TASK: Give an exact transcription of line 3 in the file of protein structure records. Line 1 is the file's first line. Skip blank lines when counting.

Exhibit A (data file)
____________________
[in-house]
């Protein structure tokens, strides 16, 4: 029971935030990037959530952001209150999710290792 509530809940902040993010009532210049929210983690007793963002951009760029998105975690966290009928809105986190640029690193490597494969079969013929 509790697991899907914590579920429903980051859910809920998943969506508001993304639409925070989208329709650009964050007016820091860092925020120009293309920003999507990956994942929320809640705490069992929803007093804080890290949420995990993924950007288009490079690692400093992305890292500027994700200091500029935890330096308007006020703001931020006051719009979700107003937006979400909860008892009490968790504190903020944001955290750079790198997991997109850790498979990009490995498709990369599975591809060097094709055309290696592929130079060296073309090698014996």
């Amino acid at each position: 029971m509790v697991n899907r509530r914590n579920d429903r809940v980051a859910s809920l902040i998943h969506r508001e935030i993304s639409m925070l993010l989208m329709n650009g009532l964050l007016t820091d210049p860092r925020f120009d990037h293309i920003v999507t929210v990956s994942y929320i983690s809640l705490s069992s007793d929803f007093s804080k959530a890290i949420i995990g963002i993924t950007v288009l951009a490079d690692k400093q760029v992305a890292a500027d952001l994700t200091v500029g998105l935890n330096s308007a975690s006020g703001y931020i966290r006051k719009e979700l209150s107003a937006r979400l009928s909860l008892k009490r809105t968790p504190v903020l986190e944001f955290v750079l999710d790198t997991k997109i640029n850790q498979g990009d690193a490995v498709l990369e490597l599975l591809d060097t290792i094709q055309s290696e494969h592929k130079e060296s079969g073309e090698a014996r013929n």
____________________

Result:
């Amino acid at each position: 029971m509790v697991n899907r509530r914590n579920d429903r809940v980051a859910s809920l902040i998943h969506r508001e935030i993304s639409m925070l993010l989208m329709n650009g009532l964050l007016t820091d210049p860092r925020f120009d990037h293309i920003v999507t929210v990956s994942y929320i983690s809640l705490s069992s007793d929803f007093s804080k959530a890290i949420i995990g963002i993924t950007v288009l951009a490079d690692k400093q760029v992305a890292a500027d952001l994700t200091v500029g998105l935890n330096s308007a975690s006020g703001y931020i966290r006051k719009e979700l209150s107003a937006r979400l009928s909860l008892k009490r809105t968790p504190v903020l986190e944001f955290v750079l999710d790198t997991k997109i640029n850790q498979g990009d690193a490995v498709l990369e490597l599975l591809d060097t290792i094709q055309s290696e494969h592929k130079e060296s079969g073309e090698a014996r013929n």